I had a lot of interest in the Lego ZX81, you may be interested to know that I’ve also been working on others as well in Lego’s Digital Designer software. Some are closer to completion than others. Here’s what I currently have on file. Will they make it to real Lego models? Hopefully, yes. Sadly Lego closed down the service that gave me a proper kit in January, so I’d have to order future models brick by brick. No exciting box or instructions!
I have an Acorn Electron. It’s the second one I’ve owned. The first being a rather temperamental example that I bought in 1984. It kept breaking down, so I managed to get my money back on it. It was spending more time being mended that I was using it for playing Elite hard work and study. To be fair, it did kick off a project for my computer studies at school, but that ended up being completed on a more powerful BBC Model B there.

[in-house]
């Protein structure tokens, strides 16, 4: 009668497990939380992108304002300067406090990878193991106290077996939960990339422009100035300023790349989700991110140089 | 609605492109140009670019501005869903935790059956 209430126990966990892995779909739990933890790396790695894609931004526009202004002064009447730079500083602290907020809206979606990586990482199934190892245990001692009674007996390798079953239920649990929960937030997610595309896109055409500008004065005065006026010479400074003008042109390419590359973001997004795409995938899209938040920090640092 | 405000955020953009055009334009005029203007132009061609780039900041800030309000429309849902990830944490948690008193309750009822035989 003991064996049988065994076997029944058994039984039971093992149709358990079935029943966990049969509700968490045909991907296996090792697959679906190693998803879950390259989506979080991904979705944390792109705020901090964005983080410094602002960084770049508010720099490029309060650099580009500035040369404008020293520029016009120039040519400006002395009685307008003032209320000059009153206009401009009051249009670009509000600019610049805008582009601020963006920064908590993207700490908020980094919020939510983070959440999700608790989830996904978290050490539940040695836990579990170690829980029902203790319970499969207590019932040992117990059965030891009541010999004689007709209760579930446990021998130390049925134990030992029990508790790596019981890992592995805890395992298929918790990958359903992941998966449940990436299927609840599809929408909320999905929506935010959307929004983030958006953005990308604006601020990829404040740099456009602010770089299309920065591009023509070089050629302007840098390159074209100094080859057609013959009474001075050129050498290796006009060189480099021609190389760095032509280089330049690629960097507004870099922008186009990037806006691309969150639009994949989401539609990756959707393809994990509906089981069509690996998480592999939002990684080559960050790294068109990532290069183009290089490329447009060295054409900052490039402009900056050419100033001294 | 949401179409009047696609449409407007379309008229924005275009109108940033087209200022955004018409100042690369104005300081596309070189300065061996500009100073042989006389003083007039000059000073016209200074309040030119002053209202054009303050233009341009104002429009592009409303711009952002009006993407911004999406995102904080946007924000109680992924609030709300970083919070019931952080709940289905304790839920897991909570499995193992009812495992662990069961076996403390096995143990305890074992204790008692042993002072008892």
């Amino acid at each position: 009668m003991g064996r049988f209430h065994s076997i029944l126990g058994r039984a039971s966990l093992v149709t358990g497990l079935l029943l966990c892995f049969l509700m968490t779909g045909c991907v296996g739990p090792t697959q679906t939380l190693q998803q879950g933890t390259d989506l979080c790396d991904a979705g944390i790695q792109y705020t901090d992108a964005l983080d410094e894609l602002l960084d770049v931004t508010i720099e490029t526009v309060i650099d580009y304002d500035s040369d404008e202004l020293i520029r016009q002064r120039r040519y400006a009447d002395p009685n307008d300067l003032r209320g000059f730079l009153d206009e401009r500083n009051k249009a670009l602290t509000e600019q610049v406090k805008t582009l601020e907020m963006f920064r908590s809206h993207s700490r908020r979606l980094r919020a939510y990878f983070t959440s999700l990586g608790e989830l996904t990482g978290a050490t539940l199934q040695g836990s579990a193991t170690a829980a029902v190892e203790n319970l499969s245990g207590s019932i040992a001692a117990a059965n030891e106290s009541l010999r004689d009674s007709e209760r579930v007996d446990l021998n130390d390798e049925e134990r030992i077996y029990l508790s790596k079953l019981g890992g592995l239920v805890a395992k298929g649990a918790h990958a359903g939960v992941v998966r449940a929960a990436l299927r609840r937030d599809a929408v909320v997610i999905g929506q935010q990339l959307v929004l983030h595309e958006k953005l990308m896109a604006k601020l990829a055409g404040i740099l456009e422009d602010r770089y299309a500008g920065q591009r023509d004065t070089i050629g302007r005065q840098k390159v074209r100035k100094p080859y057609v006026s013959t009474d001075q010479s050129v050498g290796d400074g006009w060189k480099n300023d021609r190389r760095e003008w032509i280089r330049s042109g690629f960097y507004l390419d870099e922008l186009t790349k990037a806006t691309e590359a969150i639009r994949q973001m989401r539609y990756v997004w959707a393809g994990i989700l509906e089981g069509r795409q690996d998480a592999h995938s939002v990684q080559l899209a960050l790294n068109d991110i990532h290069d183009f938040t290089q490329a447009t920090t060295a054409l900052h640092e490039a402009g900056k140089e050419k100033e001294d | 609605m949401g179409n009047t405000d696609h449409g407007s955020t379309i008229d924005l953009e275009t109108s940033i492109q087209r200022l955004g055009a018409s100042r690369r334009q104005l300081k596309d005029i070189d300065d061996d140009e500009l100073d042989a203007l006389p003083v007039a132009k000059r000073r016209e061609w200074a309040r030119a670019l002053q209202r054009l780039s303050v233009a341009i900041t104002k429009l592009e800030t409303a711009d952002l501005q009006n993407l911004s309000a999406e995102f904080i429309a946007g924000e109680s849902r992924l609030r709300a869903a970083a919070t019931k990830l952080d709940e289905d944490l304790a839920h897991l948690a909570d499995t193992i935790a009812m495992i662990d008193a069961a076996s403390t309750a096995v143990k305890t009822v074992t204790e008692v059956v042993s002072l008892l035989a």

I had one of these once. The Acorn Electron was the little brother of the BBC Micro.See more here: It was a nice little machine, despite its weaknesses – slower processor, only one sound channel and no Mode 7 (Teletext) graphics. It was a great little machine, but it did suffer from production problems – a lot seemed to go wonky. I got through a few before I gave up and got my money back. I was able to get a BBC Micro with the refund a bit of extra saving. This particular model came my way several years later, and it has the two official Acorn expansion boxes bolted on. The large L shaped one is a Plus 3 – a 3.5″ floppy disk drive, which gave the Electron Acorn’s ADFS, as well as much faster loading times. This, dear reader, is the time when most software was loaded off tape, and it took ages. The box at the back is the Plus 1. This gave toy the joystick port (actually, it did more than joysticks, being an analogue input port), and a printer interface. At the top are two cartridge slots. You could buy games and other software which loaded from them. The aim was to store the software in a form which could be run straight from the cartridge, but it seemed to be the practice to treat it as another filing system and load games into the main memory. There were other add ons which plugged into these slots, including a floppy drive from a third party, and if memory serves me correctly, a teletext system. You can see from the photos that the Plus 1 & Plus 3 connected via edge connectors to the Electron, and are held in place by some pretty hefty screws. There was never a Plus 2. I wonder what it would have been.